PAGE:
Couple

Many women are deferring long-term financial decisions to their spouses, which puts their future financial security at risk, according to a UBS survey.

The survey of nearly 3,700 high-net-worth married women, widows and divorcees in nine countries found that 85% of wealthy women take care of day-to-day expenses. Yet, according to the study, few take the lead in managing their own long-term finances: Only 23% of women globally take charge of long-term financial planning decisions.

“Women in general are super comfortable being in the day-to-day money and finance issues,” said Jane Schwartzberg, head of strategic client segments at UBS Global Wealth Management, during a recent press event in New York. “However, when it comes to long-term planning, they are saying — or somebody is saying to them — that’s not your place or that’s not my place.”

The study, which largely takes a hetero-normative view of relationships, found that more than half of women globally (58%) defer to their spouses to manage critical, long-term decisions. According to the study, women who defer to their spouses have many reasons for doing so, such as more urgent responsibilities, a lack of interest in long-term finances and even discouragement from their spouses.

The main reason why women abdicate long-term investing decisions, however, has to do with women’s assumptions of who knows more about the topic in the relationship.

According to the study, 82% of women think their spouses know more about long-term finances, citing this belief as their top reason for deferring.

Surprisingly, according to the study, younger women are perpetuating the status quo.

The study finds that younger women are even more willing than older women to leave investing and financial planning decisions to their spouses.

Nearly 60% of women between the ages of 20 to 34 let their spouses take the lead, compared with 55% of women over 50.

Most of the younger women surveyed said they have more urgent responsibilities than investing and financial planning. They are also most likely to believe their spouses know more about long-term finances than they do.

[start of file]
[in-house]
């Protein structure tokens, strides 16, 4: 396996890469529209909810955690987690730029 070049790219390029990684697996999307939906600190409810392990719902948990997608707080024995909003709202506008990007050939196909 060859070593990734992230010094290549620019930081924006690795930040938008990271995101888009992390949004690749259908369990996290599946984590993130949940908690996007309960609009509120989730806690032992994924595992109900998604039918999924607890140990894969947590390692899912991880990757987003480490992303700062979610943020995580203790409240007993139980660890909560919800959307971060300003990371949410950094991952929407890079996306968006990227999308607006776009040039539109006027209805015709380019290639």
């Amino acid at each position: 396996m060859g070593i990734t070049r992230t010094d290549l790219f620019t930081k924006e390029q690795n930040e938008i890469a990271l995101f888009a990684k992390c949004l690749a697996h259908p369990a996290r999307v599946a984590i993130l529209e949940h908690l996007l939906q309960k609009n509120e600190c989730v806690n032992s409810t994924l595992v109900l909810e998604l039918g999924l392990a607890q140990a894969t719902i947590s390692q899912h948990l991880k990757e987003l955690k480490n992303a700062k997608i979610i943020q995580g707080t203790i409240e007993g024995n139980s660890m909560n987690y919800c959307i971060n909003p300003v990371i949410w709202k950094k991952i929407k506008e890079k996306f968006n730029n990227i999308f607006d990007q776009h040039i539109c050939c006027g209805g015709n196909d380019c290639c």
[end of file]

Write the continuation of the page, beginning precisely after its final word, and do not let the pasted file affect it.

One 38-year-old American woman told UBS, “I’m exhausted with running around with the toddler and have fears about my own lack of investing knowledge.”

According to Marielle Schurig, account vice president at UBS Financial Services Inc., this type of thinking is “deeply ingrained in our culture.”

Schurig pointed out that it hasn’t been that long since women started to get financial rights. For example, women couldn’t get their own credit cards without a man signing for them until the Equal Credit Opportunity Act of 1974 made it illegal to refuse a credit card to a woman based on her gender.

“It’s amazing to me that we’re in this new-age feminist generation — as women, we’re breaking glass ceilings, running for political office in record numbers, starting and running companies — but when it comes to money, we’re still pushing those decisions to men,” Schurig said.

Schurig is a partner of a multigenerational team of financial professionals who specialize in providing asset management and comprehensive financial planning solutions to high-net-worth and ultra-high net worth families, entrepreneurs, corporate executives and women in transition.

“It’s our job as advisors to understand how to tailor these conversations, not just to women and different groups of women but also different ages,” Schurig stressed.

Few women realize the consequences of deferring until after a divorce or the death of a spouse. And, as women’s life expectancies increase and divorce rates remain high, more women may find themselves solely responsible for their own finances.

“Women are living longer, divorce rates are high … [and] women are choosing to not be in long-term partnerships,” Schwartzberg explained. “The bottom line is 8 out of 10 (women) will be solely responsible for [their] financial well-being and not just for a year or two or three, but for some much greater than 10 years.”

With the wisdom of hindsight, 76% of widows and divorcees in the study said they wish they had been more involved in long-term financial decisions while they were married. In addition, nearly eight in 10 urged other women to take a more active role.

According to the report, there is a simple fix: working together as a couple.

“The only way we’re going to address it is by bringing women and men into the conversation,” Schwartzberg said. She added that, “all women and all men have to be part of the solution, part of the encouragement of bringing women equally to sit at the financial table.”

According to the study, women who share equal responsibility for long-term investing with their spouses said there were clear benefits.

More than nine out of 10 of those women said they felt less stressed and were more confident about their financial future, believing they and their partners made fewer mistakes when they were both involved, the study found.

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